Book of Common Prayer

 

270) The Negro National Hymn

     

     James Weldon Johnson was born in 1871 in Jacksonville, Florida.  Though he is best known for his writing, he was gifted with many talents.  He was a poet, novelist, songwriter, anthologist, and newspaper publisher.  He was also an educator (high school principal at age 23, and for many years a college professor), an attorney (the first African-American admitted to the Florida bar since the end of Reconstruction), a diplomat (appointed by President Theodore Roosevelt as U.S. counsel to Venezuela, and later to Nicaragua), politician (lobbying unsuccessfully for a law to outlaw lynching), early civil rights activist (Field Secretary for the NAACP), and one of the prime movers of the Harlem Renaissance.  His writings include the novel Autobiography of an Ex-Colored Man (1912), Fifty Years and Other Poems (1917), and his best-known work, God’s Trombones (1927), a group of dialect sermons in verse.  This book was influenced by his impressions of the rural South, drawn from a trip he took to Georgia while a freshman in college.  It was this trip that ignited his interest in the African-American folk tradition.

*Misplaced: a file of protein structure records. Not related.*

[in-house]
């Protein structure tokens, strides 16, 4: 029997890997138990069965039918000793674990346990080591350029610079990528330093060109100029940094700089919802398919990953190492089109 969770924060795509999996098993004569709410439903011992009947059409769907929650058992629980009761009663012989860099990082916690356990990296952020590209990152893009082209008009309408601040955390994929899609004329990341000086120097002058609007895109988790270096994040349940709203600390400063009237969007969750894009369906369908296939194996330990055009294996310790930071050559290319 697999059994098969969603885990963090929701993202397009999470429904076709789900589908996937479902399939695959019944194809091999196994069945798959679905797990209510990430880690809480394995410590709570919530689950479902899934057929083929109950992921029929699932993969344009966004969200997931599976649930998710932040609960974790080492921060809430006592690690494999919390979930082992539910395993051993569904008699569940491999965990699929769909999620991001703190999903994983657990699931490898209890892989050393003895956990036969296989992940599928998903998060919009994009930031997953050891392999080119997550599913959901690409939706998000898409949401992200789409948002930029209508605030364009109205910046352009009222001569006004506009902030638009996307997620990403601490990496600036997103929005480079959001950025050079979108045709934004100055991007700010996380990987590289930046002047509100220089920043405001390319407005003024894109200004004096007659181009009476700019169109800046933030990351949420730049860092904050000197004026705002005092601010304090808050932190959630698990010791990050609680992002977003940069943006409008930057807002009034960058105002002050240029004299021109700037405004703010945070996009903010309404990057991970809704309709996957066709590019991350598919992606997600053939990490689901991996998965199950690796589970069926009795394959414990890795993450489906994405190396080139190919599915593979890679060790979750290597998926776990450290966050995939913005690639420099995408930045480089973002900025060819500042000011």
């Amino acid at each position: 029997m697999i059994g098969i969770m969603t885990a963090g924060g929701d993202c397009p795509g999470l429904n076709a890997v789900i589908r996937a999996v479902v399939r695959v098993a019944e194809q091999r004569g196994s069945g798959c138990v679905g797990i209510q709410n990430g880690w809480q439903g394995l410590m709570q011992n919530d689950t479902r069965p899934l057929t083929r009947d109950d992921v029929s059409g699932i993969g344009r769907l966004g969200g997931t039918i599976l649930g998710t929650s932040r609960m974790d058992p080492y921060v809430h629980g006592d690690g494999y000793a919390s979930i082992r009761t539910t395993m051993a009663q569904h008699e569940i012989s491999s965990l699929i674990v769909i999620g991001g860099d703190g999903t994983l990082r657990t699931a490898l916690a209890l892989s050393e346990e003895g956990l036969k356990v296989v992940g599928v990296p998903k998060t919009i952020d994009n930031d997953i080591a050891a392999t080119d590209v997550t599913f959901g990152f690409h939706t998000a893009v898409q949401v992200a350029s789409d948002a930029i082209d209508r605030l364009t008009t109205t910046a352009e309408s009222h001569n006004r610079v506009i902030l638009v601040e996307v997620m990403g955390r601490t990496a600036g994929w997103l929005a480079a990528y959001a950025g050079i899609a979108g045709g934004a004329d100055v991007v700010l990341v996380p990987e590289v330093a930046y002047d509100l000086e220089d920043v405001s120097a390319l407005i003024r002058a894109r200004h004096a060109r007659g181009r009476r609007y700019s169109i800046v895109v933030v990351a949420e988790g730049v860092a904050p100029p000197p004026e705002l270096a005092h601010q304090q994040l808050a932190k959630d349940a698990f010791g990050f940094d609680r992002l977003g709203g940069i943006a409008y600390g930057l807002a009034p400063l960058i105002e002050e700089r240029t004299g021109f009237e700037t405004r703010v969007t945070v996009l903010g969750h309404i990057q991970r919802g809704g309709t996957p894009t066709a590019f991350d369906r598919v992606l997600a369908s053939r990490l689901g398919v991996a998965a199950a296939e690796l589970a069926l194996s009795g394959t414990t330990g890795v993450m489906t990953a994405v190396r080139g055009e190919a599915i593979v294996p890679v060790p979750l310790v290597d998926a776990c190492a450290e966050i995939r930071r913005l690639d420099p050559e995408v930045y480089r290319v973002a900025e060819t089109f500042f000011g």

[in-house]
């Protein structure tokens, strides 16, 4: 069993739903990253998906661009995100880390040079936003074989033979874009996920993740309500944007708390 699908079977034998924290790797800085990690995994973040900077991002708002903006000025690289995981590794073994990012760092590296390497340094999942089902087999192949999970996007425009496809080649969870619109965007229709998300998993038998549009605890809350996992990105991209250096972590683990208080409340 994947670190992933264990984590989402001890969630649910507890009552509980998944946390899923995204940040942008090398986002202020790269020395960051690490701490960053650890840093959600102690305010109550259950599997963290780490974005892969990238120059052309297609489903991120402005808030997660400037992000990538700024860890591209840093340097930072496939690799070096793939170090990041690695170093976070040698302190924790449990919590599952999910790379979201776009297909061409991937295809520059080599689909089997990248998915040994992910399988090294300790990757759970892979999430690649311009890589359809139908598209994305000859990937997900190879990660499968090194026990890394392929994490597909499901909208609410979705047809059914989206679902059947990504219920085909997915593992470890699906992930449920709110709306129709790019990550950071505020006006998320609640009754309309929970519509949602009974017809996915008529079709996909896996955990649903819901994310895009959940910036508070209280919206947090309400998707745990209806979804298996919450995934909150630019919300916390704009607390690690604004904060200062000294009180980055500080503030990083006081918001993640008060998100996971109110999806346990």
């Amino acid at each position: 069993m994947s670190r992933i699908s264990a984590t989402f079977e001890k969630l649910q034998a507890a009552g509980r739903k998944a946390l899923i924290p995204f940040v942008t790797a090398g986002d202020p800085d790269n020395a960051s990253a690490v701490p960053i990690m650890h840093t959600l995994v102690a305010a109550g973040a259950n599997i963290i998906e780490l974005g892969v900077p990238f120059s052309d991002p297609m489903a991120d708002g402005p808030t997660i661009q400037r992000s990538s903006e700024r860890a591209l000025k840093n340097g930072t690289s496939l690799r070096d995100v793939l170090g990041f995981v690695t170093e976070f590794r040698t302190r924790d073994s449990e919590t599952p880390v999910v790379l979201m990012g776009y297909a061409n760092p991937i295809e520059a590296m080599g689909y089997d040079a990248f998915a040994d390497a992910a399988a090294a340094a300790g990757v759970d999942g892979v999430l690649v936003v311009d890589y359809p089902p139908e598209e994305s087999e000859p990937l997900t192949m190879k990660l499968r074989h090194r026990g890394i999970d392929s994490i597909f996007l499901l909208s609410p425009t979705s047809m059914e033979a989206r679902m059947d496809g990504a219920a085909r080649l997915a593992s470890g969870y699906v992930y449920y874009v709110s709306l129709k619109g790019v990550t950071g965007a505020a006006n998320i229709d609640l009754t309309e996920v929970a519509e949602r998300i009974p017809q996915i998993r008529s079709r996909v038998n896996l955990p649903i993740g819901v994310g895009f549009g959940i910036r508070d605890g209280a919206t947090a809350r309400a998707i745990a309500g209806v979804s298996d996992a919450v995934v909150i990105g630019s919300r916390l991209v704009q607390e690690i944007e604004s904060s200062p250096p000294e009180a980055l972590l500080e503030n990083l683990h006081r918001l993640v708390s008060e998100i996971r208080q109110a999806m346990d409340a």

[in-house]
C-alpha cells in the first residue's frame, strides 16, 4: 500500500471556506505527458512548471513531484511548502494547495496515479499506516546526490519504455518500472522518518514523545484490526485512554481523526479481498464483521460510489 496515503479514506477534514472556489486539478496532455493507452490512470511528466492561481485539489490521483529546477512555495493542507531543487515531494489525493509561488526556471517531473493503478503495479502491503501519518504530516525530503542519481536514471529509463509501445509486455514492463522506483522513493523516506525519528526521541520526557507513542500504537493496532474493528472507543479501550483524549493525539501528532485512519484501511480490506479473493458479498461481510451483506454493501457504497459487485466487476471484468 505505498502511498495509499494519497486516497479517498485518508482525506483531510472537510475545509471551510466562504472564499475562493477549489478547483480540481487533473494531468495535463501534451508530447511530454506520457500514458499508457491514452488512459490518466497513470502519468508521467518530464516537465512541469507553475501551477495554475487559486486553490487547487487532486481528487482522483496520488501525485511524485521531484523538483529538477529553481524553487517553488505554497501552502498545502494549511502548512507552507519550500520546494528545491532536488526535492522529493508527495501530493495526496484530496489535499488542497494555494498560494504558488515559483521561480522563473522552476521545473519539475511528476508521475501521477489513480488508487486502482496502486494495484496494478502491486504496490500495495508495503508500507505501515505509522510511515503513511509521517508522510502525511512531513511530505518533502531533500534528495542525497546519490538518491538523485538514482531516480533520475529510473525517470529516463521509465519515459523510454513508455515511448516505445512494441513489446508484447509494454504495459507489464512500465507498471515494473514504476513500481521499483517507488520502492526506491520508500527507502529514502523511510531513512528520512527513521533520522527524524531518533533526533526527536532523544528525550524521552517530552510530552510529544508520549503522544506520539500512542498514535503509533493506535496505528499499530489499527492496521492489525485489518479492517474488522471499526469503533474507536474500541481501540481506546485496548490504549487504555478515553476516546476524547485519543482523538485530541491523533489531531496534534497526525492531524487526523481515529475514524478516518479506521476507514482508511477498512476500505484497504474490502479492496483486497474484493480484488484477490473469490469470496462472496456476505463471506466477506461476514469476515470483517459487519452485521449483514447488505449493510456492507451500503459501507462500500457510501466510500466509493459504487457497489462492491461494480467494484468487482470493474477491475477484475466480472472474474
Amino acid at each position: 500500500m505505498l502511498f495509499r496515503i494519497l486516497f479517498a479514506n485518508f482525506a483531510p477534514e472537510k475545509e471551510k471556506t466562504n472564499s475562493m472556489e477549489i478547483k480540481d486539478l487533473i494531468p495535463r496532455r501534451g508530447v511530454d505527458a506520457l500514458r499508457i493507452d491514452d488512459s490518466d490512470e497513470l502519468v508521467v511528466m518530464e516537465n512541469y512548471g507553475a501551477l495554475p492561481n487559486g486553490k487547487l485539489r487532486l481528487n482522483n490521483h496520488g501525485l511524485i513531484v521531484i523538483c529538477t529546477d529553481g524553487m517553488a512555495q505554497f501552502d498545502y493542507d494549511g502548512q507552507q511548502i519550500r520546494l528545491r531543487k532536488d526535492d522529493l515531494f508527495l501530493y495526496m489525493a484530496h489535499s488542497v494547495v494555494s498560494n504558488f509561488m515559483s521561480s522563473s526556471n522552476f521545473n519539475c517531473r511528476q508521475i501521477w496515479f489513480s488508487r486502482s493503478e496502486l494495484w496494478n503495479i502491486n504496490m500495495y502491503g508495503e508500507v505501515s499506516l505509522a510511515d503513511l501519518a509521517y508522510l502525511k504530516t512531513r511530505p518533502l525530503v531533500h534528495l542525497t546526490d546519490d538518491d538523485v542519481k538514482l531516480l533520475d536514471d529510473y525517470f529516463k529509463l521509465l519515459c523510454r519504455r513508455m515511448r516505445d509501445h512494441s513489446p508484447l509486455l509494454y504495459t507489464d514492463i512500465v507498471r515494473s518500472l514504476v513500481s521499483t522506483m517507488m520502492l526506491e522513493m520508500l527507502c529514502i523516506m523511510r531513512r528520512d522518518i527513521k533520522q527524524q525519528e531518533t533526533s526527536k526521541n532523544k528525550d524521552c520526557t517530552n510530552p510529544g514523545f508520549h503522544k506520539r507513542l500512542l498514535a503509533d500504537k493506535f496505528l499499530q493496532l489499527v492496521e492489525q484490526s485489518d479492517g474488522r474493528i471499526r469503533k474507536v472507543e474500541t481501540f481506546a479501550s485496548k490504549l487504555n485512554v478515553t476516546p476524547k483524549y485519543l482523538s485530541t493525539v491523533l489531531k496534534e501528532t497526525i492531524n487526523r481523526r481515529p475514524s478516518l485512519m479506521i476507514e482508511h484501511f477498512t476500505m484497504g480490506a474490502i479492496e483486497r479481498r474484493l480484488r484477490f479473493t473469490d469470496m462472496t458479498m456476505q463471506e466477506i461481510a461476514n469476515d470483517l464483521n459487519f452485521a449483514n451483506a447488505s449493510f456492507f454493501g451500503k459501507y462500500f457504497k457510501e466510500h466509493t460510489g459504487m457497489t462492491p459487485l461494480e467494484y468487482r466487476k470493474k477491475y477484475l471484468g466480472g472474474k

Johnson moved to New York in 1901 to write lyrics for songs written by his brother Rosamond (1873-1954).  The two collaborated on over 200 songs for the Broadway stage.  The brothers also worked together on the pioneering anthologies Book of American Negro Poetry (1922) and American Negro Spirituals (1925, 1926).  Their most famous original song, “Lift Every Voice and Sing” was written in 1900 for a celebration of Lincoln’s birthday at Stanton High School in Jacksonville, Florida where Johnson was principal.  Johnson said that after the brothers published the song, they let it “pass out of [their] minds.”  But the song was remembered by students, many of whom became teachers and taught it to their students throughout the South.  It became so well-known and loved that twenty years later it was adopted by the NAACP as the “Negro National Hymn.”  It’s popularity has continued to grow, and it is now found in many hymnals (Lutheran Book of Worship #562).  Johnson died in 1938.

Lift Every Voice and Sing

Lift ev’ry voice and sing,
Till earth and heaven ring,
Ring with the harmonies of Liberty;
Let our rejoicing rise
High as the list’ning skies,
Let it resound loud as the rolling sea.